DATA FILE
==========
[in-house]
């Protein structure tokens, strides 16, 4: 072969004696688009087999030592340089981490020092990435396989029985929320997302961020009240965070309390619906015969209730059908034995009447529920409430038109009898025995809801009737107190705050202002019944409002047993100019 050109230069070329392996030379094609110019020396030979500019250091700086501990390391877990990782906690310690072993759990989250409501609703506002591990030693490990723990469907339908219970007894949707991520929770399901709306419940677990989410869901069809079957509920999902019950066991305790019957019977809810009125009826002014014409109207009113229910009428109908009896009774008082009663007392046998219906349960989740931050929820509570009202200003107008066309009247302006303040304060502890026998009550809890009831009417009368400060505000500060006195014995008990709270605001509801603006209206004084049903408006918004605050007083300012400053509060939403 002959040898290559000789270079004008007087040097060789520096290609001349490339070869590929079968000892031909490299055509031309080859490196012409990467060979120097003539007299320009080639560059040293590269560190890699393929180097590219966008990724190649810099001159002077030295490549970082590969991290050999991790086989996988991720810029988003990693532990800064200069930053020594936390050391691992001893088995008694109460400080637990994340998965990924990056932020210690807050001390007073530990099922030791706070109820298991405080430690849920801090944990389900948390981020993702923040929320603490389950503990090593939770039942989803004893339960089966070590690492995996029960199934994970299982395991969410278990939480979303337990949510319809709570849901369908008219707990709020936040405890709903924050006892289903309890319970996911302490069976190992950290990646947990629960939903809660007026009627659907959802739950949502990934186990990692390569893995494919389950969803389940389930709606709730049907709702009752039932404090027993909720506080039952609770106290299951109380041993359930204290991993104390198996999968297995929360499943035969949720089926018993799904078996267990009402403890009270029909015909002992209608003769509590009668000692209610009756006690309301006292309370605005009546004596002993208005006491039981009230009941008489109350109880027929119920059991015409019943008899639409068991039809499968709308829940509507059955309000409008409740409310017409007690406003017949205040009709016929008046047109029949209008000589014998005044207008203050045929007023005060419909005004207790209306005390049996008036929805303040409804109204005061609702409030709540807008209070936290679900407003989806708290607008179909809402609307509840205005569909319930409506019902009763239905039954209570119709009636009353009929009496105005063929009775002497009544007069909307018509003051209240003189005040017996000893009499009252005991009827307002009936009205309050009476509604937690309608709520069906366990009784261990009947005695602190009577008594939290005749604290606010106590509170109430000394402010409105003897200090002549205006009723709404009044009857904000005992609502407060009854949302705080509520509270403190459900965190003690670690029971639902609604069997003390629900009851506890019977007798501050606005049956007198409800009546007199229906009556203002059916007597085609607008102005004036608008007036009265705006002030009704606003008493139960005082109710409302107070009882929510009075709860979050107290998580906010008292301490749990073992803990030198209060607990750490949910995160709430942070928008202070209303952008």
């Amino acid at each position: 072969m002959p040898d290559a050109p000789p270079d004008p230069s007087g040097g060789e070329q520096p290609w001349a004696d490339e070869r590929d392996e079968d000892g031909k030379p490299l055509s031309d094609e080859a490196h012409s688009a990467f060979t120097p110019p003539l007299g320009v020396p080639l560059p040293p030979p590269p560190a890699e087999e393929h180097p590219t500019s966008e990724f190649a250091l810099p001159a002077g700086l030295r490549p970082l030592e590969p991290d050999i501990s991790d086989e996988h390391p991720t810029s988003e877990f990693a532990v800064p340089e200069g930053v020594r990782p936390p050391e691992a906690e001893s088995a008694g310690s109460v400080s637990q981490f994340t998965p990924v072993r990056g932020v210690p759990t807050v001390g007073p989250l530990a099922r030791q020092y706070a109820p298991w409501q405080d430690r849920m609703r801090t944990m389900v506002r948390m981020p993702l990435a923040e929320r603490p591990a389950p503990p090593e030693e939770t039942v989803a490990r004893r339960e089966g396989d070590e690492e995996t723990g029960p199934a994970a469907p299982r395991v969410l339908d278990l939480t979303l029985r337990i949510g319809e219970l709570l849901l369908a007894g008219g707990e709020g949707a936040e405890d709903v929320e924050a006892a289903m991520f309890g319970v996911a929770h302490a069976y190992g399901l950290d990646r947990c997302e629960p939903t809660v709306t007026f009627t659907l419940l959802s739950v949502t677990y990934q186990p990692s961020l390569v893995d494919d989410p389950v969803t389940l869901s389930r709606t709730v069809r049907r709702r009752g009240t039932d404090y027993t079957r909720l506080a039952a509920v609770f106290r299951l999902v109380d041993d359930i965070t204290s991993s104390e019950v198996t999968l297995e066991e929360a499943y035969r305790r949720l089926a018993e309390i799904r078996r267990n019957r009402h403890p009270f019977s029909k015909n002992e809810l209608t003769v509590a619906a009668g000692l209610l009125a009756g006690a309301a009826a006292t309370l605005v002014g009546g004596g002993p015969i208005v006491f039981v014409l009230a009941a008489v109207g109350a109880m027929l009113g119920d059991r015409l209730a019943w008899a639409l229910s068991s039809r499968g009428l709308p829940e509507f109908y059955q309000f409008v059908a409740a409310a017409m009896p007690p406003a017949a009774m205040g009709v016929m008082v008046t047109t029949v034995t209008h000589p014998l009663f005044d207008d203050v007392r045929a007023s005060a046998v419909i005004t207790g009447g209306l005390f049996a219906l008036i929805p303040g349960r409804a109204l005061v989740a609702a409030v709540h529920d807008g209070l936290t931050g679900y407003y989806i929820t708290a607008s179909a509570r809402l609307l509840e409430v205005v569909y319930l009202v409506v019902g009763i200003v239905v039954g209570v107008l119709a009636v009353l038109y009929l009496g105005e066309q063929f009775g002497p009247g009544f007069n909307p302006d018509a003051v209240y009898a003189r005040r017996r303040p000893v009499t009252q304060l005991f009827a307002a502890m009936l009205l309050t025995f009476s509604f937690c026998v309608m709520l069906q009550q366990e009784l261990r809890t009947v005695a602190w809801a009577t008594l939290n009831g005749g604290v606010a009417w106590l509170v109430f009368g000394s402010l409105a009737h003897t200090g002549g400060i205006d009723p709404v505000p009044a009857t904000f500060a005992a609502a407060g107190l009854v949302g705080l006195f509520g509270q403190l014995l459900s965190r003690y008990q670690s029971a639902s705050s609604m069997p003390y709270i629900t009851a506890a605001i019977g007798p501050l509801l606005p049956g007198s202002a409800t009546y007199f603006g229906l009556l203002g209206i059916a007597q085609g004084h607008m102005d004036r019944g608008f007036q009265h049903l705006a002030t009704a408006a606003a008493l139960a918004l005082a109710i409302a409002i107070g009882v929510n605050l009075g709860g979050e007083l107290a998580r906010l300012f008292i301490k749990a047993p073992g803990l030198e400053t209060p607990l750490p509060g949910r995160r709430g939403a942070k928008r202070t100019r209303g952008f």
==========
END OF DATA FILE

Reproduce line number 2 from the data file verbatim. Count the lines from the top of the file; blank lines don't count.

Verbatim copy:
């Protein structure tokens, strides 16, 4: 072969004696688009087999030592340089981490020092990435396989029985929320997302961020009240965070309390619906015969209730059908034995009447529920409430038109009898025995809801009737107190705050202002019944409002047993100019 050109230069070329392996030379094609110019020396030979500019250091700086501990390391877990990782906690310690072993759990989250409501609703506002591990030693490990723990469907339908219970007894949707991520929770399901709306419940677990989410869901069809079957509920999902019950066991305790019957019977809810009125009826002014014409109207009113229910009428109908009896009774008082009663007392046998219906349960989740931050929820509570009202200003107008066309009247302006303040304060502890026998009550809890009831009417009368400060505000500060006195014995008990709270605001509801603006209206004084049903408006918004605050007083300012400053509060939403 002959040898290559000789270079004008007087040097060789520096290609001349490339070869590929079968000892031909490299055509031309080859490196012409990467060979120097003539007299320009080639560059040293590269560190890699393929180097590219966008990724190649810099001159002077030295490549970082590969991290050999991790086989996988991720810029988003990693532990800064200069930053020594936390050391691992001893088995008694109460400080637990994340998965990924990056932020210690807050001390007073530990099922030791706070109820298991405080430690849920801090944990389900948390981020993702923040929320603490389950503990090593939770039942989803004893339960089966070590690492995996029960199934994970299982395991969410278990939480979303337990949510319809709570849901369908008219707990709020936040405890709903924050006892289903309890319970996911302490069976190992950290990646947990629960939903809660007026009627659907959802739950949502990934186990990692390569893995494919389950969803389940389930709606709730049907709702009752039932404090027993909720506080039952609770106290299951109380041993359930204290991993104390198996999968297995929360499943035969949720089926018993799904078996267990009402403890009270029909015909002992209608003769509590009668000692209610009756006690309301006292309370605005009546004596002993208005006491039981009230009941008489109350109880027929119920059991015409019943008899639409068991039809499968709308829940509507059955309000409008409740409310017409007690406003017949205040009709016929008046047109029949209008000589014998005044207008203050045929007023005060419909005004207790209306005390049996008036929805303040409804109204005061609702409030709540807008209070936290679900407003989806708290607008179909809402609307509840205005569909319930409506019902009763239905039954209570119709009636009353009929009496105005063929009775002497009544007069909307018509003051209240003189005040017996000893009499009252005991009827307002009936009205309050009476509604937690309608709520069906366990009784261990009947005695602190009577008594939290005749604290606010106590509170109430000394402010409105003897200090002549205006009723709404009044009857904000005992609502407060009854949302705080509520509270403190459900965190003690670690029971639902609604069997003390629900009851506890019977007798501050606005049956007198409800009546007199229906009556203002059916007597085609607008102005004036608008007036009265705006002030009704606003008493139960005082109710409302107070009882929510009075709860979050107290998580906010008292301490749990073992803990030198209060607990750490949910995160709430942070928008202070209303952008």